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This is Not the End

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Posted Jul. 23, 2017


And as He spoke, He no longer looked to them like a lion; but the things that began to happen after that were so great and beautiful that I cannot write them. And for us this is the end of all the stories, and we can most truly say that they all lived happily ever after. But for them it was only the beginning of the real story.

— C.S. Lewis, The Last Battle

At the beginning of the summer, my last week at Suubi seemed like it was a million years away. The thought of it arriving this quickly was almost laughable. But here I am, laughing at myself because it has come and it still hasn't hit me. It hasn't hit me that in 24 hours, I'll be getting on a plane headed for the United States. It hasn't hit me that I won't get to feed my goats Monday morning. It hasn't hit me that I won't get to see the faces of the many people I love here every day. But even though the reality of going home still seems far off, I can look back on my last week at Suubi with a thankful and hopeful heart.

goat kidsThe kids are eager to receive their morning meal.

It's hard to describe how I felt throughout my last week on the farm. Honestly, I spent much of my time feeling incredibly conflicted. On one hand, the feeling of it being my last week felt oddly similar to finals week. There was an urgency to complete projects that I've been working on all summer. There was the ever-looming stressful feeling that always comes with questioning if I would have enough time to accomplish everything I'd hoped. And there was the sickening, gnawing feeling of having to leave a place that I love. I tried to push down and ignore that feeling.

recordsWorking with Josiah to finish updating records.

But on the other hand, I found myself admiring and cherishing all the beauty that Suubi has to offer. I paid more attention to the view and took more pictures. I took extra time to pet Karen and to love on all of the new kids. And I held onto every word that Josiah and I exchanged about the future and our hopes for the farm. There wasn't a moment from my last week that I wanted to forget or take for granted.

morningThe morning view of the farm. I'm going to miss the beauty found at Suubi!

I also found myself frequently thinking about the future this week, whether it be my future, the farm's future, or the future of Uganda. I've had many people tell me this week to come back to Africa soon, and I desperately hope that I do. I desire to be here to see positive change continue to happen on the farm. I desire to be here to serve the people of Suubi, Watoto and the citizens of Uganda. I want to be here to do and see things that are impactful. But instead, I'm headed back to the U.S., far from the desires that currently plague my heart. But God reminded me of something important. All of this change that I desire is completely out of my control.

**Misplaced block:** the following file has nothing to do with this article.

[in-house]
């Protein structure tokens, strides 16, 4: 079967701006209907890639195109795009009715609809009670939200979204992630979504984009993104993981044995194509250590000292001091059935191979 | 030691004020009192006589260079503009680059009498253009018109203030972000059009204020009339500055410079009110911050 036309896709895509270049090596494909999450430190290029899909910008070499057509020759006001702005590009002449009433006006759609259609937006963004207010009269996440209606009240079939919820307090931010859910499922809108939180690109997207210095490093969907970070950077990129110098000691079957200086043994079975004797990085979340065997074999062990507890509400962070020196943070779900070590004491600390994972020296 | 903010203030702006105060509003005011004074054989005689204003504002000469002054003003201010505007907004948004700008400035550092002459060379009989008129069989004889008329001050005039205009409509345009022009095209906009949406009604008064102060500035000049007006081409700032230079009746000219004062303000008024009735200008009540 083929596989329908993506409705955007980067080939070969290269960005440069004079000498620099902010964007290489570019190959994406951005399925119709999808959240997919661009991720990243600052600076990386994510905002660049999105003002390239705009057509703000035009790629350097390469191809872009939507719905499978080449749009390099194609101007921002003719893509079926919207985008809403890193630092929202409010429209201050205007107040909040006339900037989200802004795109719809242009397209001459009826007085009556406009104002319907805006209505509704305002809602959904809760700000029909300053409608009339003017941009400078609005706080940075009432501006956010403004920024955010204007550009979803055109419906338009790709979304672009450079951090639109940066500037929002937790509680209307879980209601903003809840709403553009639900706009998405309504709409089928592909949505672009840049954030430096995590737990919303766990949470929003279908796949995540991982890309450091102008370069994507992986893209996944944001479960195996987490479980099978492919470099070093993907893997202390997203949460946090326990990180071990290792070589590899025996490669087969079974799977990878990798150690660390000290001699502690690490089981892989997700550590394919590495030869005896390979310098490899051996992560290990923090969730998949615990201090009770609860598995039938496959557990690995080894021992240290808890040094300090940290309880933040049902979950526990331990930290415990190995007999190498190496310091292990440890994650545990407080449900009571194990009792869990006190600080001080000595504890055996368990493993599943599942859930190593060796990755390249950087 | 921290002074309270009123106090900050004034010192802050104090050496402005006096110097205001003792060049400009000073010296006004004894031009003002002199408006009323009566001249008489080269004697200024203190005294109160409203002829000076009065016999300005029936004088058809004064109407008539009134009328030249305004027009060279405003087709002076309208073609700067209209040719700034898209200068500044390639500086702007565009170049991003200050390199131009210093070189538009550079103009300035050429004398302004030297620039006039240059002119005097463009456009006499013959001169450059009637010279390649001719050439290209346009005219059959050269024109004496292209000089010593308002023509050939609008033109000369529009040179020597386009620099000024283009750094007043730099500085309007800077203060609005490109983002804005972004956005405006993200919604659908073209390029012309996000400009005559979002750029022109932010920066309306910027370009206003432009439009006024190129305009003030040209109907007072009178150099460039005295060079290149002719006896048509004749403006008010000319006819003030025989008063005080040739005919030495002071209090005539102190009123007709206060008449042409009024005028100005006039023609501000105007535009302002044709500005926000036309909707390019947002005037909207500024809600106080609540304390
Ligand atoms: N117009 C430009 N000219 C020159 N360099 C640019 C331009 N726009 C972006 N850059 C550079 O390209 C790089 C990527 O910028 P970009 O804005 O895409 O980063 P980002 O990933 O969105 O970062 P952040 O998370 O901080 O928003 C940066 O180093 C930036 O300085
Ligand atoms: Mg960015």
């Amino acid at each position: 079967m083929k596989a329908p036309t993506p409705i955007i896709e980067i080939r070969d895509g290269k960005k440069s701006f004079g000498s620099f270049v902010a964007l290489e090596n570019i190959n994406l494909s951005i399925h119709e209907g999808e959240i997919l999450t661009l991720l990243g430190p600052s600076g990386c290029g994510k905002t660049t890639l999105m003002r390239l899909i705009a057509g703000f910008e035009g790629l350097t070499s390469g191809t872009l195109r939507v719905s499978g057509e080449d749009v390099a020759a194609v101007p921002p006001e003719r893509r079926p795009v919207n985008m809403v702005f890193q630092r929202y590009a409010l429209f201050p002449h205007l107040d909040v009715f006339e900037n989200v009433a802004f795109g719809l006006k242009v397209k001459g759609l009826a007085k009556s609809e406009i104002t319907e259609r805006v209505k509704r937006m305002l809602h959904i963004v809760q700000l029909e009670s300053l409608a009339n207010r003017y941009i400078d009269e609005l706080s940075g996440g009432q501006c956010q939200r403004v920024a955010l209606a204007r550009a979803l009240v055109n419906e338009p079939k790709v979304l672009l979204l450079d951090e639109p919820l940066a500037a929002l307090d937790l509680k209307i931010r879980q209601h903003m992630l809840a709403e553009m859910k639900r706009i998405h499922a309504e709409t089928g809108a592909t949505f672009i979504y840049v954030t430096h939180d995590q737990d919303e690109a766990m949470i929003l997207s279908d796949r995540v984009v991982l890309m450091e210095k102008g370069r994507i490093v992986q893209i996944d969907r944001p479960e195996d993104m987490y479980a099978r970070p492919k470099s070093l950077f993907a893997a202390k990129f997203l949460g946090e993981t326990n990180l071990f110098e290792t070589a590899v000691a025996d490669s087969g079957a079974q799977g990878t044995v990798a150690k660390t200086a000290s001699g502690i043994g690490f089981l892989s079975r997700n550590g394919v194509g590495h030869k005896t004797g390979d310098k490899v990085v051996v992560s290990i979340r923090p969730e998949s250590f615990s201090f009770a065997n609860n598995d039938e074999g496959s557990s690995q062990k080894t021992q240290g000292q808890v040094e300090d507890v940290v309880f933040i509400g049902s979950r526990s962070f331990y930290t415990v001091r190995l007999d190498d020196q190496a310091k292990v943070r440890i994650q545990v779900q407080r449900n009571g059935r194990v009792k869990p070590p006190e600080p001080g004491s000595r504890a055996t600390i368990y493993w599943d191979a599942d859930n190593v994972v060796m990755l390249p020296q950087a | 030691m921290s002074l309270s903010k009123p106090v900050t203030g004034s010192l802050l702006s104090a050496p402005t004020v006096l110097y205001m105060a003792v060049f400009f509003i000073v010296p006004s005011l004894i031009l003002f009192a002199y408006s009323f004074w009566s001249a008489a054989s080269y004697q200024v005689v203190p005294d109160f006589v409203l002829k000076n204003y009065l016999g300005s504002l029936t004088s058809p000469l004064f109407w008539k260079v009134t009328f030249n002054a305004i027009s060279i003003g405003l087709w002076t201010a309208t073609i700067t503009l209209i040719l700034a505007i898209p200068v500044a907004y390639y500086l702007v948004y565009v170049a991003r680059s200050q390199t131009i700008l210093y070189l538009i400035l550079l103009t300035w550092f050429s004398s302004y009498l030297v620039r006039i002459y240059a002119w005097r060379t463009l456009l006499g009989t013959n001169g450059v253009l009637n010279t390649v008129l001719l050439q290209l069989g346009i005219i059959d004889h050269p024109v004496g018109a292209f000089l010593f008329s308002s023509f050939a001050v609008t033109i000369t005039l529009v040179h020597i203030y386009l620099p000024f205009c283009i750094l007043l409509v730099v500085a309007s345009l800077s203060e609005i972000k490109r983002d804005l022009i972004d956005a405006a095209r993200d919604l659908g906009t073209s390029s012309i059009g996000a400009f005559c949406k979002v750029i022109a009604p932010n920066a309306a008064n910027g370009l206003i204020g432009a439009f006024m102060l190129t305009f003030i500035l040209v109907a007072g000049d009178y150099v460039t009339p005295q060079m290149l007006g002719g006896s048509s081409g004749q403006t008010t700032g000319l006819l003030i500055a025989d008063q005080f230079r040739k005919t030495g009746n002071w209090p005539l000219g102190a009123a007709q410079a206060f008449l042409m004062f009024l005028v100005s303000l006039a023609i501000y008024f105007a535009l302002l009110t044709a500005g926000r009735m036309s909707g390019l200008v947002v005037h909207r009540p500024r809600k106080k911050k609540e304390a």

The God of the Universe, the one who created everything and conquered sin and death so that we can live forever in heaven certainly is capable of bringing positive change to the fractured areas of Uganda. God's plan and the mercy, grace and love he uses to bring these plans to fruition are so much bigger than anything that I can do on my own. And when we step aside and surrender our desires to the creator, we can watch him do big things; we can give thanks that he carries us through them.

goat mom and babyA mom with her new baby.

Even though leaving Suubi and leaving Uganda seems unbearable right now, I have so much confidence knowing that God will take care of this place in ways that only he can provide. He will continue to prune unhealthy areas until Suubi and Uganda bear his fruit. After all, he did that this summer with me. The girl that left Texas in May is not the same girl who's returning. And I will be forever thankful for that. I'm thankful that this journey only marks the beginning of what I hope to be a lifetime of adventure, learning and serving.

last dayMy last day at Suubi.

About the Author

Sarah Weiss is a 2017 Noble-Watoto Fellow working at Watoto Child Care Ministries in Uganda. Weiss is from Brenham, Texas, and has one semester left in the master of international agriculture program at Oklahoma State University. She focuses on education, extension and outreach.

Sarah Weiss
2017 MIAP-Noble Fellow